In the third and longest section Kiyo's oldest brother, Tosh, “clashes with their parents when they expect him to fulfill his "filial duty" to repay the family's debt and when they refuse to allow Tosh and Kiyo to enroll in high school. Tosh claims that the money was stolen by the grandfather and that therefore it is not up to him to repay it; moreover, he argues that filial duty must be earned and that the parents haven't earned it. Still, Tosh goes along, giving the parents a combination of his and his wife's earnings. Kiyo, observing these problems, realizes he must resist being subservient; he eventually joins the Army, both to get away from home and to help his family with his salary. The novel ends with Kiyo winning enough money in a barracks' gambling match to help Tosh pay off the debt . . .”

(In some ways, a reader can compare Murayama’s Maui world to the books by Armine von Tempski, daughter of an Up-Country Haleakala ranch manager, to see an enormous chasm between the lives at the Pu’ukoli’i sugar camp and a huge ranch house with maids and music-playing paniolo friends. Von Tempski published over ten books; her “Born in Paradise” was a national best-seller and we forget the great impact that her writing had on pre-World War II American readers, and the beginnings of the “Maui brand”.)

In 1994 Murayama published the pre-quel “Five Years on a Rock”, like Coppola’s “Godfather II” movie where Don Corleone’s childhood in Sicily is depicted and his immigration to New York; the second novel goes back to the years 1914 to 1935, just before his first novel begins. His Oyama family protagnists Isao and his wife Sawa (her female picture-bride point-of-view comes first in the novel) arrive in Maui from Japan, and have two sons born on Maui: Toshio and Kiyoshi (his Nisei voice resonates later).

Third novel “Plantation Boy” is about the Nisei male military experience during World War II. Older brother Tosh – now the narrator who has to fight a series of battles, consistently with his family and railing against the system, whether plantation or anything else -- had a punctured eardrum (from being hit as a child by his father) and was rejected by the US Army, but Kiyo volunteers for the U.S. Army. The fourth and last novel, “Dying in a Strange Land”, was published by the University of Hawai’i Press in 2008.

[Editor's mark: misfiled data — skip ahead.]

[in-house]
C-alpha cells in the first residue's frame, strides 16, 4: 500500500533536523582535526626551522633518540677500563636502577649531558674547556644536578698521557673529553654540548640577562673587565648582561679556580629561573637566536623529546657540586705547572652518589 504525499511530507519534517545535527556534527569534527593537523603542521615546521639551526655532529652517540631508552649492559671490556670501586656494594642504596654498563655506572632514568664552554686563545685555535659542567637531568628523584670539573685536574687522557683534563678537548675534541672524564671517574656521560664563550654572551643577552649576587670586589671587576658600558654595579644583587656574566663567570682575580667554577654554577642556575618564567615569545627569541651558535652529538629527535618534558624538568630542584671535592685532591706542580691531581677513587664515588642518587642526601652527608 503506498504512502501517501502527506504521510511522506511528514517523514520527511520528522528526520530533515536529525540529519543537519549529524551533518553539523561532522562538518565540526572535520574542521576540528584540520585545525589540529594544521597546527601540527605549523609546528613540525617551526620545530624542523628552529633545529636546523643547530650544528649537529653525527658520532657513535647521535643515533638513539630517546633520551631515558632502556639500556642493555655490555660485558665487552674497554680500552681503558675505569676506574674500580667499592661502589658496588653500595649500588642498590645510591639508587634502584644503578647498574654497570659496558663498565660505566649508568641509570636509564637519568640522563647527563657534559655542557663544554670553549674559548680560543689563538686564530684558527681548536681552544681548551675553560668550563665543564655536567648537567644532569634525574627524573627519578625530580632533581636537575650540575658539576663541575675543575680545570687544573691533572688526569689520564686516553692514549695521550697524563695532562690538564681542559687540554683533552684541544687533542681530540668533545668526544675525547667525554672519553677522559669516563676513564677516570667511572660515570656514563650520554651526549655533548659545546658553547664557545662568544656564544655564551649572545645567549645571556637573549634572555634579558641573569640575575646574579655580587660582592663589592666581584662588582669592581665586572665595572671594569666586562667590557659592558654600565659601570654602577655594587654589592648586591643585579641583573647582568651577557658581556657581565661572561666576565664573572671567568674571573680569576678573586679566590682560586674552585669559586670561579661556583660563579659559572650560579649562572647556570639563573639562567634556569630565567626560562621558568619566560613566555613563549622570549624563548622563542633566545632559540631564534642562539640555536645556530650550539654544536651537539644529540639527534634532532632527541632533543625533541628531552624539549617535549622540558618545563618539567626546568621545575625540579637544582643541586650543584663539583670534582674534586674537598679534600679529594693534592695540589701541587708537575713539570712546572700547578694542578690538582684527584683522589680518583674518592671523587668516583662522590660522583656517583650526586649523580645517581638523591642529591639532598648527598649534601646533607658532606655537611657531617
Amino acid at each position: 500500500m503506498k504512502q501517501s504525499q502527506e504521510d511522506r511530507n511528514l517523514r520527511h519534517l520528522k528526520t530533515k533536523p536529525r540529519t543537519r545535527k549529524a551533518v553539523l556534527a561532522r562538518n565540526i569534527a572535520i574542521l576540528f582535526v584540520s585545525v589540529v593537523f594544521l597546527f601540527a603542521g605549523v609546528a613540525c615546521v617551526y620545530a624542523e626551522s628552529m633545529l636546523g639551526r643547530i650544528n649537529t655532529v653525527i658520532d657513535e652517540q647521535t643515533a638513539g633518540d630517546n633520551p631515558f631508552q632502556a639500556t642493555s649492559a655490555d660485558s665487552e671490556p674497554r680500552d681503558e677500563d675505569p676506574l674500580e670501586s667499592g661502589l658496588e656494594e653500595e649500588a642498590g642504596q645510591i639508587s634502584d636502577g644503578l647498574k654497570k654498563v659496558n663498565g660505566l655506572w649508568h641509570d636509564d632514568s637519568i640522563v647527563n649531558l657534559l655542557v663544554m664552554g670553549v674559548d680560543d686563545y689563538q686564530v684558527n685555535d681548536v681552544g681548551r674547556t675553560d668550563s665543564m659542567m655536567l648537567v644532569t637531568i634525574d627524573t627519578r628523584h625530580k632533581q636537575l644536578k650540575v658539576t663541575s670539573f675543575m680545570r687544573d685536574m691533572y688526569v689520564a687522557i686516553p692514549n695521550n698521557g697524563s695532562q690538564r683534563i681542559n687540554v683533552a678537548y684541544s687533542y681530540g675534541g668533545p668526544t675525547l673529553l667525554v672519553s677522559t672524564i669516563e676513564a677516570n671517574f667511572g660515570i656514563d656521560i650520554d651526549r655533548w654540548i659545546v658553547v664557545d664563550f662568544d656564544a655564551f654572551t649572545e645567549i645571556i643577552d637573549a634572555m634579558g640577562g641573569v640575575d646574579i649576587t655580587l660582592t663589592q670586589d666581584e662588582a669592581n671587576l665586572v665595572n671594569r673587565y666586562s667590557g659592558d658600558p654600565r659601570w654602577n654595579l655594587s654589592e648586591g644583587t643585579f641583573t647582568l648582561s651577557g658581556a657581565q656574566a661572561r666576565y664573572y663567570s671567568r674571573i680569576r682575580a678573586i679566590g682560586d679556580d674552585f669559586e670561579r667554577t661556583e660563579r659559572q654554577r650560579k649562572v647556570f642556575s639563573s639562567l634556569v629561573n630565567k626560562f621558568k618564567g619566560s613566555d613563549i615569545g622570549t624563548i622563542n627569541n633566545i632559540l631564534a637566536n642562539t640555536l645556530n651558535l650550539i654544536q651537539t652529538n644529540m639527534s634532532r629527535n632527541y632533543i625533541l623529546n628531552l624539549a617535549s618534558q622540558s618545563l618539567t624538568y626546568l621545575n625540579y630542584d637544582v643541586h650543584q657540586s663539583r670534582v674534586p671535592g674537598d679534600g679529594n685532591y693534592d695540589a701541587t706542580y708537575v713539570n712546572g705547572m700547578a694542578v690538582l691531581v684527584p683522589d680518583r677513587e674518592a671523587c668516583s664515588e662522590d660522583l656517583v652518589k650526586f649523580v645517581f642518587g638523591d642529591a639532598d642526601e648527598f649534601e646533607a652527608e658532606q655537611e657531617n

This last book ties together all the characters in the previous four novels – and takes the reader into a fast-paced post-plantation world to the 1980s. The Issei mother Sawa takes the children to Honolulu and Mainland (similar to the Nikkei Maui diaspora after the Pacific War when Maui's population would not return to its pre-War high until the late 1970s). The older brother Tosh, now an architect, is quick to blame his problems on his family. The younger Kiyo becomes a novelist (in an autobiographical twist).

Interestingly in a postscript, the character Toshio in the four novels is based largely on Milton Murayama's late brother, Edwin Murayama, who was a real-life boxer and architect, and a "fighter" throughout his life. Edwin Murayama was a three-time Maui amateur flyweight champion and the island's No. 1 bantamweight in 1941. He had 90 fights, 10 as a pro. For a high school dropout, he passed the architectural test (perhaps the first and only who never attended college to do so) and later designed several landmark buildings, including the Lahaina Civic Center, Ka’anapali Alii condo, and Ka’ahamanu Hale (Circuit Court) in downtown Honolulu. In an example of “life imitating art”, he was also a Las Vegas jackpot winner.

*Daniel K. Inouye’s mother was born and raised in Pu’ukoli’i.

**That next year I met Milton Murayama at a literary conference in Seattle, and the following year I published an essay on regional literature about Hawai'i in the now-defunct Hawai'i Observer magazine.